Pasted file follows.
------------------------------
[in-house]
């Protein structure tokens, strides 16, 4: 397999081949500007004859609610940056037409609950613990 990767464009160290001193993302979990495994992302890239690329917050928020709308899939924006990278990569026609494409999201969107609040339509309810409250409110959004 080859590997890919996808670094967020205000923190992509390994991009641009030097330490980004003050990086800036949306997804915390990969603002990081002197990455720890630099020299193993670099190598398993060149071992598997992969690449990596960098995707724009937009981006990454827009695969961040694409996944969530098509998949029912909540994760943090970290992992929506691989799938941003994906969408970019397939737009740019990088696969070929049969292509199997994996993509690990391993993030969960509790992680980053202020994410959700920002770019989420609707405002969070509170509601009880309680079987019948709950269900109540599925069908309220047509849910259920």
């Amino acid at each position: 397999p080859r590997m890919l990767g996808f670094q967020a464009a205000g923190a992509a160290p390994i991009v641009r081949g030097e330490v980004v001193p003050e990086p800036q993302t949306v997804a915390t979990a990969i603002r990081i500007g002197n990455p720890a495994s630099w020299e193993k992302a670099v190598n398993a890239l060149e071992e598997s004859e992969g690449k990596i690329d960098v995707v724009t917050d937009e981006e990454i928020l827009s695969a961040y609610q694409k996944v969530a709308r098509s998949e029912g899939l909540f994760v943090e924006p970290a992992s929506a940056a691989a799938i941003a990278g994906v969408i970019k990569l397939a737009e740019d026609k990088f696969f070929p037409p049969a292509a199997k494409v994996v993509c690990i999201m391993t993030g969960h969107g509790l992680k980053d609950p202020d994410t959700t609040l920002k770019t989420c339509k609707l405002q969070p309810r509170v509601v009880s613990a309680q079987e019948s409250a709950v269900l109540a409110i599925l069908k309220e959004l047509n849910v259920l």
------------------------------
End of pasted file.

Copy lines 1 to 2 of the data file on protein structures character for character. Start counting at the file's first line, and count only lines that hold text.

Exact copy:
[in-house]
């Protein structure tokens, strides 16, 4: 397999081949500007004859609610940056037409609950613990 990767464009160290001193993302979990495994992302890239690329917050928020709308899939924006990278990569026609494409999201969107609040339509309810409250409110959004 080859590997890919996808670094967020205000923190992509390994991009641009030097330490980004003050990086800036949306997804915390990969603002990081002197990455720890630099020299193993670099190598398993060149071992598997992969690449990596960098995707724009937009981006990454827009695969961040694409996944969530098509998949029912909540994760943090970290992992929506691989799938941003994906969408970019397939737009740019990088696969070929049969292509199997994996993509690990391993993030969960509790992680980053202020994410959700920002770019989420609707405002969070509170509601009880309680079987019948709950269900109540599925069908309220047509849910259920």